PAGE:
By Arnab Banerjee
Film: Tu Jhoothi Main Makkaar. Duration: 164 minutes.
Director: Luv Ranjan. Cast: Ranbir Kapoor, Shradha Kapoor, Anubhav Singh Bassi, Dimple Kapadia and Boney Kapoor.
Music: Pritam. Cinematography: Santhana Krishnana Ravichandran.
Luv Ranjan, who has often been accused of being misogynistic as nearly all his female characters (‘Pyar Ka Punchnama’ 1 and 2; ‘Aakashvani’; ‘Sonu Ke Titu Ki Sweety’ and ‘De De Pyar De’) are substantial, but mostly negative. The women in his films have been manipulative and the men have suffered in their hands.
With his latest rom com, ‘Tu Jhoothi Main Makkaar’, Luv Ranjan seems to be on a remedial course, for this time his female lead is all-independent, modern and carefree but with a solid sense of commitment. For a change, it is the male lead who is a bit of a brat and a tad unscrupulous. Now, coming from Luv Ranjan, this story is definitely a complete turnaround!
Mickey (Kapoor) leads a lavish lifestyle that his parents (Boney Kapoor, in his first screen appearance, and Dimple Kapadia) with their multiple business interests (automobiles, jewellery, and so on) have provided him with.
His constant companion is childhood friend Anubhav Singh Bassi, who is facing commitment phobia just before his engagement. The two also make money on the side by being experts on solving issues and manipulating ‘break-ups’ between young couples who are dating but have relationship issues.
Mickey falls for Tinny (Shradha Kapoor) at first sight and swears undying love for her. What follows is complete madness when Mickey, considered to be a skilled specialist player in the world of romantic affairs, finds Tinny irresistible and engages with her in a battle of wits.
He talks nineteen to the dozen, forcing her to start liking him too. Soon, the two grow very close to each other and further cement their bond by sleeping with each other on the premise that sooner or later they would formalise their association.
When Mickey’s parents get to know of her, they immediately decide to celebrate, much to Tinny’s amazement. It isn’t just the rapidity of events that surprises her, she is overawed by and snowed under so much love and interference into her privacy. Micky’s family begin to decide what all arrangements need to be done on her behalf and even suggest that she leave her job and join their family business. That leaves her exhausted.
Tinny dials the break-up service number and ends up calling Micky and his team for help. Unbeknownst to who the caller is, Mickey starts offering his golden pieces of advice for a hefty sum of money of course. What follows ensues is not funny, but much more complicated as their engagement ceremony date gets confirmed, and the two go about making all the required arrangements too.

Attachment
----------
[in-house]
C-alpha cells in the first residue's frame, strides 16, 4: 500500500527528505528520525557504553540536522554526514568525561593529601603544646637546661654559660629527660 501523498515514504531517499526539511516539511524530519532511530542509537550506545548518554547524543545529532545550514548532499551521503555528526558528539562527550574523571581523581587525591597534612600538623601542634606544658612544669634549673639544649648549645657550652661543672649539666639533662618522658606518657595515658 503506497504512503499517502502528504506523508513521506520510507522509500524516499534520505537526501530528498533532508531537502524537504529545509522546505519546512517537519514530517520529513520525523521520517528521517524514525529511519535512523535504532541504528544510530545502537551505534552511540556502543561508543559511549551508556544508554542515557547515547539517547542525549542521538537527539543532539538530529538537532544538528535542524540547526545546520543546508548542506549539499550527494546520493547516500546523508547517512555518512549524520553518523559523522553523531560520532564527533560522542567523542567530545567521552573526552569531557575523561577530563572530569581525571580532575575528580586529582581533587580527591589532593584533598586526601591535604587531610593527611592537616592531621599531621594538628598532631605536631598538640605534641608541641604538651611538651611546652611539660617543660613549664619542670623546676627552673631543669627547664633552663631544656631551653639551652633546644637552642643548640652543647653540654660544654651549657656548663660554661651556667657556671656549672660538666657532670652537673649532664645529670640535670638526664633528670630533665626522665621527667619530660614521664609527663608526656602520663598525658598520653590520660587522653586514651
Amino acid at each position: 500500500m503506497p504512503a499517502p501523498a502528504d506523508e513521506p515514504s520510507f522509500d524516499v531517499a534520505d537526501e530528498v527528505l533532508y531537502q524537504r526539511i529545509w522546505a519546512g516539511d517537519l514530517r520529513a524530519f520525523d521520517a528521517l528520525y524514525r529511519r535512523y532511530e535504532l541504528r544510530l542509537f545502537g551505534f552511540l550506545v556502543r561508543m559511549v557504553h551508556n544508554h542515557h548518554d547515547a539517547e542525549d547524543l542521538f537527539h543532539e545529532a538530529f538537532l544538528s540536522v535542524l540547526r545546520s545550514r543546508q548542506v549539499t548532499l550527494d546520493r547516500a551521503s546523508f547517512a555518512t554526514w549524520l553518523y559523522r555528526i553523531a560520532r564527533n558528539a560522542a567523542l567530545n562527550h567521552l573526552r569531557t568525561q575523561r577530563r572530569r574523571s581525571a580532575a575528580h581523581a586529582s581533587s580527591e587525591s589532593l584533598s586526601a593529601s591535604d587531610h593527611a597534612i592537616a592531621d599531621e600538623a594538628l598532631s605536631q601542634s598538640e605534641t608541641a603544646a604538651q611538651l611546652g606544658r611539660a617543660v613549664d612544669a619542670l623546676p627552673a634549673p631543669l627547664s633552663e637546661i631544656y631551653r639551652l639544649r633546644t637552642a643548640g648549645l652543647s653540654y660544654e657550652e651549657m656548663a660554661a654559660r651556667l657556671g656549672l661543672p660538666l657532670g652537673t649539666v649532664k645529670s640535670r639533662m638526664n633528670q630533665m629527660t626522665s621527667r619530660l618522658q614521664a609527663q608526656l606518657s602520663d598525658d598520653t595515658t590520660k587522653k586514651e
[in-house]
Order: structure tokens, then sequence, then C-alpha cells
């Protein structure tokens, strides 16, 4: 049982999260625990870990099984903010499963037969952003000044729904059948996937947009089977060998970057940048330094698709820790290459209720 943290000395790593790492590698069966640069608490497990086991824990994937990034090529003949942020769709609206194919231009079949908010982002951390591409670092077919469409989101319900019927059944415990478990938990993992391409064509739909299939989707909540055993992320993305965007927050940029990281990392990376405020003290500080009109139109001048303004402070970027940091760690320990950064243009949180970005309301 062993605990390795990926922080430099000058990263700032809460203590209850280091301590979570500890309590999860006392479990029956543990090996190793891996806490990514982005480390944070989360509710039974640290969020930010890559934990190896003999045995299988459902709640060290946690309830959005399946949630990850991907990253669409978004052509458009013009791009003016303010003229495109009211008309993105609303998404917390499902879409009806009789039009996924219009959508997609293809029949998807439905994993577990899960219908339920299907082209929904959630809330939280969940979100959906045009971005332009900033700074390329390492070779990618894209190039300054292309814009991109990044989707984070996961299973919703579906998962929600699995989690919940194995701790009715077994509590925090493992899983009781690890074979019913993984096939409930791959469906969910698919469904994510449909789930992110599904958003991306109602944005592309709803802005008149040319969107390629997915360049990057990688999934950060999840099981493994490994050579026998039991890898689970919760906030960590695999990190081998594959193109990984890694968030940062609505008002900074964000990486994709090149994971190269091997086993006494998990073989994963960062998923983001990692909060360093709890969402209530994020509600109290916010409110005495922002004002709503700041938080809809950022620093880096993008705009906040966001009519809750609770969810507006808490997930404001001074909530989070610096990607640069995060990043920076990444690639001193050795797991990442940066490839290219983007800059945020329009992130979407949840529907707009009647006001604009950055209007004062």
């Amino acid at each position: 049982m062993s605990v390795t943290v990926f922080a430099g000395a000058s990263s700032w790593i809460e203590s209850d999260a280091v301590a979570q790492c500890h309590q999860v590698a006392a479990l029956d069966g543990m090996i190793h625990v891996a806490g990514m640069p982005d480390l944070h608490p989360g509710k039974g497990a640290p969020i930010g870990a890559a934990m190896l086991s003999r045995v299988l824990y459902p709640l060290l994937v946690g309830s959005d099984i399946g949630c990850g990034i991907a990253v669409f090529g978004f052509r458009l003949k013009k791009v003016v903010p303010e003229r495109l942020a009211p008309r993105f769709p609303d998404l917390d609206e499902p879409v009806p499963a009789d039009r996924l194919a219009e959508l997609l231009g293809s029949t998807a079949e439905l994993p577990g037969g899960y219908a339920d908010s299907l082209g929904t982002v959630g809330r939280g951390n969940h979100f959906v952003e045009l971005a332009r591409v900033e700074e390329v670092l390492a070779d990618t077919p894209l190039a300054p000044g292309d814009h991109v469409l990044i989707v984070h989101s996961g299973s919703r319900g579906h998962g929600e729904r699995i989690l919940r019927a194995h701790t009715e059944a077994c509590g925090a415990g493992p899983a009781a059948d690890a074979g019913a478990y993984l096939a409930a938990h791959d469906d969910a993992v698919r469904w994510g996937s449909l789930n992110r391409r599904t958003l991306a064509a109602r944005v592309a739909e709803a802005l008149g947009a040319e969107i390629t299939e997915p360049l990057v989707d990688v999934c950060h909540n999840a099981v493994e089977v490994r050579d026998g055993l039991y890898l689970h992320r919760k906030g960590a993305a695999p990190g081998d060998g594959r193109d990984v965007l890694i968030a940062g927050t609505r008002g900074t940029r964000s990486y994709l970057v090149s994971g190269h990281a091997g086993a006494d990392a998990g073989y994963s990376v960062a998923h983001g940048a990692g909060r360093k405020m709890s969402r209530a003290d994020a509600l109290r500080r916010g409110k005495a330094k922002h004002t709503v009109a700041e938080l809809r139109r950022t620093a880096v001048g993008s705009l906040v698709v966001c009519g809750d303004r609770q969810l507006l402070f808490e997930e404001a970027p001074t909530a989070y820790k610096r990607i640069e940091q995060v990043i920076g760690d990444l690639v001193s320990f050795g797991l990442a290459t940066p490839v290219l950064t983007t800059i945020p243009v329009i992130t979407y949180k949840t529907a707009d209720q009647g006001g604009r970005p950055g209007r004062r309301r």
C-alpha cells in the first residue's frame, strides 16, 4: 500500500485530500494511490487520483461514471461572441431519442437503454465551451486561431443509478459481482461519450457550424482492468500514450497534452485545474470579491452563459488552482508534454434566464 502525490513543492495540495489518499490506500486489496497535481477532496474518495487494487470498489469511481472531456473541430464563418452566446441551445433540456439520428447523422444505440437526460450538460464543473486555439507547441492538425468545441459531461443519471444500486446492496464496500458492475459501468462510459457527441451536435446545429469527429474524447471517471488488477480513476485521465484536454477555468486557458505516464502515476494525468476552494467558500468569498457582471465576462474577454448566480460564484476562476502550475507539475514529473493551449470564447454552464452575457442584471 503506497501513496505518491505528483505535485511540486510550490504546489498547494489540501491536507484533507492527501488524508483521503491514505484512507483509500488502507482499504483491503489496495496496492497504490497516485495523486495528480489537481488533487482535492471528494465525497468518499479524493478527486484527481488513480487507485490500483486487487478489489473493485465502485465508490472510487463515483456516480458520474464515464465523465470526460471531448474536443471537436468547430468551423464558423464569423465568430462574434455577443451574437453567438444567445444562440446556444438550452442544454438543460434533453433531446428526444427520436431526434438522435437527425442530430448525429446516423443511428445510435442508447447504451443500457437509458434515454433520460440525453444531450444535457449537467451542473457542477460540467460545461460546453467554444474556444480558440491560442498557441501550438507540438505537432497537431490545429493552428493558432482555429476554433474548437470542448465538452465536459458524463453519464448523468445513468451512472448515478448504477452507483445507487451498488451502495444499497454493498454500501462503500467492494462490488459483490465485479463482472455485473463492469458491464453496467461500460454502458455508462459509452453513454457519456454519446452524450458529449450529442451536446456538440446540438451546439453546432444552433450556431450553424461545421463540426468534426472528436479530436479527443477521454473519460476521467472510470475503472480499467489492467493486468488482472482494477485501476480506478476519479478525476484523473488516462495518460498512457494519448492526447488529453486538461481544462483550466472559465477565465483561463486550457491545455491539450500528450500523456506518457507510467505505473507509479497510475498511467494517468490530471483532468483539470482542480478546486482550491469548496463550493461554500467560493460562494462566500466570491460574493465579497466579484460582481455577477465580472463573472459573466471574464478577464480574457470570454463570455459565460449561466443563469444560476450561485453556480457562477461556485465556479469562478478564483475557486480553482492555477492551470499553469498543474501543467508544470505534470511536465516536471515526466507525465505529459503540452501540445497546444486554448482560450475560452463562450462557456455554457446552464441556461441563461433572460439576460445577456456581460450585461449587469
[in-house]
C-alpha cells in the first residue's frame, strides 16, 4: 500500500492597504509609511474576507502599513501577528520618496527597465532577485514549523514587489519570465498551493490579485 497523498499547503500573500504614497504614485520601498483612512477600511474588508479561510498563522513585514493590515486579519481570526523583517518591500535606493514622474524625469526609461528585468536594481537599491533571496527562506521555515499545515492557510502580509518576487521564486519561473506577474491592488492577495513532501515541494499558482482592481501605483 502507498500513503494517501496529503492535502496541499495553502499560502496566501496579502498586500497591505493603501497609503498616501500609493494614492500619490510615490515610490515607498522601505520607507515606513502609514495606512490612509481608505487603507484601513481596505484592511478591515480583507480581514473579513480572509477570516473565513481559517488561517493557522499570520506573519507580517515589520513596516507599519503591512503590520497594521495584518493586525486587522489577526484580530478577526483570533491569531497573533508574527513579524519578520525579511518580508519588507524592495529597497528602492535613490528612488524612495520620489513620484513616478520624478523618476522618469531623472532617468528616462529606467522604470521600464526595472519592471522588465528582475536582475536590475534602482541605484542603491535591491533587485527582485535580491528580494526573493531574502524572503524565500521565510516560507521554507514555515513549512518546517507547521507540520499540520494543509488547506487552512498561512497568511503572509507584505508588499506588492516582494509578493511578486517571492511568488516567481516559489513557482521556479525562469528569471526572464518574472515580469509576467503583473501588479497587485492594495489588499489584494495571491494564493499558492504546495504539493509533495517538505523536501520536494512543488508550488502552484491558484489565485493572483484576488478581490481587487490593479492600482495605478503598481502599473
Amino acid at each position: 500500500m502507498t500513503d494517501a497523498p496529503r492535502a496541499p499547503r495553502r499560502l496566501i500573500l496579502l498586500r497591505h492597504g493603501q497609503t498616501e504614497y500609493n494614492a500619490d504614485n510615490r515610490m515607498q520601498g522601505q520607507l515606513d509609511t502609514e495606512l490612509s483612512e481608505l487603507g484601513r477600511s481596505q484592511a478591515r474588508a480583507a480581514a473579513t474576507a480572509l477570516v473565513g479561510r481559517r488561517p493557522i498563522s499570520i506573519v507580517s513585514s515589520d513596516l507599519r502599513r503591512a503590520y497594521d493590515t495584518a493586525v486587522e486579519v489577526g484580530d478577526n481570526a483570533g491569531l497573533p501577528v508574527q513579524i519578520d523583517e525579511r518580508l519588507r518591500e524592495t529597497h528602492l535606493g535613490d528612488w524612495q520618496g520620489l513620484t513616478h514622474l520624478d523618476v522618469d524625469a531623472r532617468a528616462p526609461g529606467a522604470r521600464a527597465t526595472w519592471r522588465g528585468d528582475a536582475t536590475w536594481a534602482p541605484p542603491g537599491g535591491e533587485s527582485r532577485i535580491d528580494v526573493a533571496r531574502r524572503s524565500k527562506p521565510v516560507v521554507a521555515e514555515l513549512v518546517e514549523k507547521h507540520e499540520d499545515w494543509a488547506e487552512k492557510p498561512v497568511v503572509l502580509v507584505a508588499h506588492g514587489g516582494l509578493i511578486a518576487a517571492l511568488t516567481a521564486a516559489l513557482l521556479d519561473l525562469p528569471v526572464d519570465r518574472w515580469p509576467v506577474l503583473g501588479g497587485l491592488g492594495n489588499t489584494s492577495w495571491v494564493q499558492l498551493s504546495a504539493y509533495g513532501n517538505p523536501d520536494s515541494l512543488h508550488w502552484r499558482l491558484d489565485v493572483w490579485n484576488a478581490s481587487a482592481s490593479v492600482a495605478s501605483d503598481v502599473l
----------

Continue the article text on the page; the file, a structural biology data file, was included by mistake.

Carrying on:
The 164-minute film has nothing concrete in terms of story development and the first half is spent on Mickey displaying his charm and trying every trick in the book to impress Tinny. In a script that expects him to talk the hindlegs out of a donkey, he is perfectly cast as the wooer. A natural performer, he also looks great and easily gets into the skin of his character.
Shradha, on the other hand, is hardly the drop-dead gorgeous that she is made out to be, though her bikini bod is sexy enough. Their onscreen chemistry sizzles at times and falls flat the next moment when the two seem to be trying too hard. What is clearly in favour of the thin storyline is the fast-paced occurrences that leave little room for any breathing space.
But the film defies logic — not that one is looking for any — and is too focused on absurdities that remind us of the 1970s drama in films when two people, failing to identify the caller, could be easily fooled. And to think that there’s so much ongoing drama could be so exhausting, makes you struggle to firmly remain seated.
If Ranjan’s motive is to win back not just feminists, but even other movie watchers who just hated his one-sided interpretation of the so-called modern young woman as the ‘chaloo gold digger’ or the fickle unfaithful all out to have her way and call the shots, he manages to turn the tables this time.
Towards the end, the jaded film lets go of its romantic overtone and transforms into a family drama with the protagonist asserting his everlasting abiding love for his parents, grandmother, sister and everyone else in the family.
The woman too, after exhibiting an independent mind and flaunting her self-governing, self-regulating free and liberated spirit has a change of heart — after all, she is an Indian woman. And when she is quick to get into bed with a man, she’d better remain devoted to him and not come across as too progressive here!
Veteran Dimple Kapadia screams her head off throughout and should have been used in a better way. Her onscreen husband Boney Kapoor, who makes his screen debut, is almost non-existent and mostly merges with the background.
Had it not been for Ranbir Kapoor, most of the jokes would have been tiring and fallen flat. It is his spontaneity and ability to perform effortlessly that keep the audience engrossed. If only there was some substance and material to play around with!
What also works for the film are Santhana Krishnan Ravichandran’s brilliant camerawork and also Amitabh Bhattacharya’s lyrics and foot-tapping numbers in Arijit Singh’s velvety voice set to music by Pritam. (Agency)